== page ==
Hamlet Compare And Contrast Hamlet And Claudius

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Every man can lie and deceive, but only the morally devoid can do it well. In William Shakespeare’s Hamlet, the characters of prince Hamlet and king Claudius are both forced to keep their true selves hidden. However, as time goes by it becomes evident that King Claudius is more effective at deceiving the people around him. Both men create their own respective personas to assume. Hamlet assumes the role of a madman to cover up his emotions and inner conflicts. Claudius on the other hand, assumes the role of a great king and kind father. The great deceit both men display is due to their willingness to go to certain extremes to look a certain way to the public. Hamlet is willing to push away and consequently hurt his loved ones to hide his true …show more content…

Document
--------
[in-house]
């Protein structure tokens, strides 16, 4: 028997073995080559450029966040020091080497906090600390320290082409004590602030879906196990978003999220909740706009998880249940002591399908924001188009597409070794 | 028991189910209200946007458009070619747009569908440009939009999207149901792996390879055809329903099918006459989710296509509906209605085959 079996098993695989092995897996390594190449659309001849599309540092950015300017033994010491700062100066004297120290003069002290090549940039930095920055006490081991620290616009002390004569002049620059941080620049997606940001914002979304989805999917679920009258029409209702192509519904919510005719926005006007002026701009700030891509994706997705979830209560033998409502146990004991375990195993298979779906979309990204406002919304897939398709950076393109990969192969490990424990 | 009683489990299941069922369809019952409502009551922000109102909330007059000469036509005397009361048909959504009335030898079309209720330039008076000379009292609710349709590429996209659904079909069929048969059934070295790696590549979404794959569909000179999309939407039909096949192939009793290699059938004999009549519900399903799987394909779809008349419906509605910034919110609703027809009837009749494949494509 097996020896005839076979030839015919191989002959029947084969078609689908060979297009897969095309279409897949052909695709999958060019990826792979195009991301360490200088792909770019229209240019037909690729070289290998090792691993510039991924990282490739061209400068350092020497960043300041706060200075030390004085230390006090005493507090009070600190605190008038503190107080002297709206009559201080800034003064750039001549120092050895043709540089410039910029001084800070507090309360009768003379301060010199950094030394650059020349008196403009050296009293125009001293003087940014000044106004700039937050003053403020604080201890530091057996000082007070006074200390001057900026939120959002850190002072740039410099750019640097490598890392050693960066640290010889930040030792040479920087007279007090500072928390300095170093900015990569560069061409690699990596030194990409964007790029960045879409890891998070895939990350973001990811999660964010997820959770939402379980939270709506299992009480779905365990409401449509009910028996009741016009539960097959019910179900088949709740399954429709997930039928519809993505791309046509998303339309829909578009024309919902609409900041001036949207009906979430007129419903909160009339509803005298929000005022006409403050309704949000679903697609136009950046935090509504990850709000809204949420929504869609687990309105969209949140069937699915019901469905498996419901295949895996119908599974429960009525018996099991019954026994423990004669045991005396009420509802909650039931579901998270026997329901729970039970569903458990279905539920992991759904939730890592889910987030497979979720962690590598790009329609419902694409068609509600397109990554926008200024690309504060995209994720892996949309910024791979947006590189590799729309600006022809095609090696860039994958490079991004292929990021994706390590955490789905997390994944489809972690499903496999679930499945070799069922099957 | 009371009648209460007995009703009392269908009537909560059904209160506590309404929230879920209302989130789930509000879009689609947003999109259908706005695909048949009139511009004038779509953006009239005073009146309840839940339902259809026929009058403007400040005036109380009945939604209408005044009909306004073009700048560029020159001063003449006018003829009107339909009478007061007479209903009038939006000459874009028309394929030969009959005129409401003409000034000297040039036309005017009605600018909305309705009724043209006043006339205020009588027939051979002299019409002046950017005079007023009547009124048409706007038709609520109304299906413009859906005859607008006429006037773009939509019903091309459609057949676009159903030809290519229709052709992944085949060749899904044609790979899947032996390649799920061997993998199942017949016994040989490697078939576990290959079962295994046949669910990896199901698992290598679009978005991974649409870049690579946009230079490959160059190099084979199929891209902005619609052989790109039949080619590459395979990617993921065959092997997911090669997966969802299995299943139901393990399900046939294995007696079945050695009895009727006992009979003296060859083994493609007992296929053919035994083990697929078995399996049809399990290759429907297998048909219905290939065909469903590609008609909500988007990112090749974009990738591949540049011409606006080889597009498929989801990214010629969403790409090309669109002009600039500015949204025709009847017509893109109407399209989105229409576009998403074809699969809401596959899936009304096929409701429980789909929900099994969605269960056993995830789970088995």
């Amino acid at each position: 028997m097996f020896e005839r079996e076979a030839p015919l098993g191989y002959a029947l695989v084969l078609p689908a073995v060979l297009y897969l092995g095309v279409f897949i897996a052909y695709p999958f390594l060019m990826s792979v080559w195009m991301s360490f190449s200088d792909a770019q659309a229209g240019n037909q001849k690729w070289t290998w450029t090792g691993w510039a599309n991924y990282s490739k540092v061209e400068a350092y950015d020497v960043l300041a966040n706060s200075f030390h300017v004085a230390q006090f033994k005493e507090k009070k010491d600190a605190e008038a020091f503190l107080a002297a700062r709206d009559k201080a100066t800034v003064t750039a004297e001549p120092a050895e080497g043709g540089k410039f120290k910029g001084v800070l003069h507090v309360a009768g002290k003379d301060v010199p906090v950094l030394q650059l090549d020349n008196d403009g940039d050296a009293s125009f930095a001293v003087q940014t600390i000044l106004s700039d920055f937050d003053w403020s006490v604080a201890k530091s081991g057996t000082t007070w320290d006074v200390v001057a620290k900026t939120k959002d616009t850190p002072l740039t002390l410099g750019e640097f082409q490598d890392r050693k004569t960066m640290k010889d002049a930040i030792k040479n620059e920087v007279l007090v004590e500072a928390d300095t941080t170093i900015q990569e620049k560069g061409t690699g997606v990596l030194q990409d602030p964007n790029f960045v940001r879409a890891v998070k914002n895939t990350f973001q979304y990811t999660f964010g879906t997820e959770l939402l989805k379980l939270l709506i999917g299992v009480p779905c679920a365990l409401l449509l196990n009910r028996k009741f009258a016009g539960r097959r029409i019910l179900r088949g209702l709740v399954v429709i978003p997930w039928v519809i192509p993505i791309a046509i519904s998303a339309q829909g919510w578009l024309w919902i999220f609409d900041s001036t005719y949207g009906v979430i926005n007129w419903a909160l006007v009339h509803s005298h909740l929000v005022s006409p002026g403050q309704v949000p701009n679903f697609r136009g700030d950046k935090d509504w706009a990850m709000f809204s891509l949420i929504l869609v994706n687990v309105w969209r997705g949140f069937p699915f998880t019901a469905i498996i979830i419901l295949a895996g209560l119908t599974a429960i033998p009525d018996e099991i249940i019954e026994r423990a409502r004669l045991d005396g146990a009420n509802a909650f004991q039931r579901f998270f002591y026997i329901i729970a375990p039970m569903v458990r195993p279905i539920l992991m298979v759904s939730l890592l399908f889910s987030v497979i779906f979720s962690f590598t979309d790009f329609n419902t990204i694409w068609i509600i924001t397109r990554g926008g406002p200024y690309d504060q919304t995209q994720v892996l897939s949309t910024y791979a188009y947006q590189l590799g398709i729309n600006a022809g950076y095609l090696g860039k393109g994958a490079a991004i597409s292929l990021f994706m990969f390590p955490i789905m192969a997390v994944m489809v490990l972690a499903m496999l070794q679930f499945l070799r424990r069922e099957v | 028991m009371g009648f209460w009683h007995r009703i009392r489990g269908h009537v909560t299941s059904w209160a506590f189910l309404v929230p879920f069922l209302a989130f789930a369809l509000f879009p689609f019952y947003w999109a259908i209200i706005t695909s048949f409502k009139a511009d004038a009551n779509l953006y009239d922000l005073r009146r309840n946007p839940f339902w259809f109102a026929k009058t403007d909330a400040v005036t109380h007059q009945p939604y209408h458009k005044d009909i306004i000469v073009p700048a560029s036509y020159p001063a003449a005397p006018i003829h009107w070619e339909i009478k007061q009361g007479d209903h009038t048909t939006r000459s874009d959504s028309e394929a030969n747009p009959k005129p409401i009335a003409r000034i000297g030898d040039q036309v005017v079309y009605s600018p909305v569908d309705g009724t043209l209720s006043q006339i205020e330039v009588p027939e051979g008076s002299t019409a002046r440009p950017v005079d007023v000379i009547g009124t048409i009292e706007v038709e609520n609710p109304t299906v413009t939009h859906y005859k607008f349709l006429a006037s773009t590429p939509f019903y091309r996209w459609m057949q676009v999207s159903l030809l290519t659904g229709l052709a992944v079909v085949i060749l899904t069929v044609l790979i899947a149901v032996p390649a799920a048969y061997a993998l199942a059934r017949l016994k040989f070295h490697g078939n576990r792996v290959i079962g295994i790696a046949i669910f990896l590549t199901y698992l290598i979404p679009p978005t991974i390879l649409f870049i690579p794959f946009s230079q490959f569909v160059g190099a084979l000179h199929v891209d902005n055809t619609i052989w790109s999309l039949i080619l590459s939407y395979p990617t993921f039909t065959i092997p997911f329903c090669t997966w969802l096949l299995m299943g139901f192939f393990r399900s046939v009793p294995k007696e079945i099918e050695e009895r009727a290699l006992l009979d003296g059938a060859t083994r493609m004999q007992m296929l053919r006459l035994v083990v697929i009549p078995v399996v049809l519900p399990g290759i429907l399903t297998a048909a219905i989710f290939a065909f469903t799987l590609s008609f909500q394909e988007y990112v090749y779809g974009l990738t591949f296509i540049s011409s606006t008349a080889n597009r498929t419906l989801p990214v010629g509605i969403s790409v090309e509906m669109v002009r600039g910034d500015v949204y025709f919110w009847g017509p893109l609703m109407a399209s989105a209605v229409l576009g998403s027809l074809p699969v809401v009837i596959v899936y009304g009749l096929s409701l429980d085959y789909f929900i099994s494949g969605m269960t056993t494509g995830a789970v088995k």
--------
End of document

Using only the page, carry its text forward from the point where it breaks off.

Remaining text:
Hamlet is willing to hurt Ophelia and give up his relationship with her in order to keep up his façade. When Hamlet initially leaves Ophelia, she comes crying to her father saying Hamlet came into her room in a crazed mess, “thrice his head thus waving up and down… [and] Let’s [her] go”(2.1.93-97). Hamlet leaves Ophelia in such a way because he knows that Polonius will relay the message to the King and Queen. Hamlet loves Ophelia, by letting her go, Hamlet knows he is sacrificing a relationship with the woman he loves in order to appear mad. Hamlet also knows that Ophelia loves him very much, and that by leaving her without so much as an explanation that he will destroy her, yet he is still willing to hurt Ophelia and lets her go only so his madman act is more believable and so that Polonius and his parents become aware of his display of methodical madness. While Hamlet is willing to hurt and push away his loved ones in order to perfect his insane act, Claudius is willing to go to much more dangerous and morbid lengths to preserve his great image and create a flawless façade. To make sure Hamlet will not expose the real him, Claudius is prepared to plan Hamlets own murder. After Claudius confirms that Hamlet knows of the murder and is a threat to his “good guy act”, he tells Hamlet he is set for England, and later reveals his letter to the King of England which says that he must help him with ‘”the present death of Hamlet, for like the hectic in [Claudius’] blood, he rages” (4.3.65-66). Claudius is willing to do whatever it may take to tie up his loose ends and perfect his image, all to hide his true self. There is no limit to what Claudius’ will do to remain hidden and prefect his façade, not even the murder of his step son/nephew. Both men are willing to go to extreme lengths in order to hide their true

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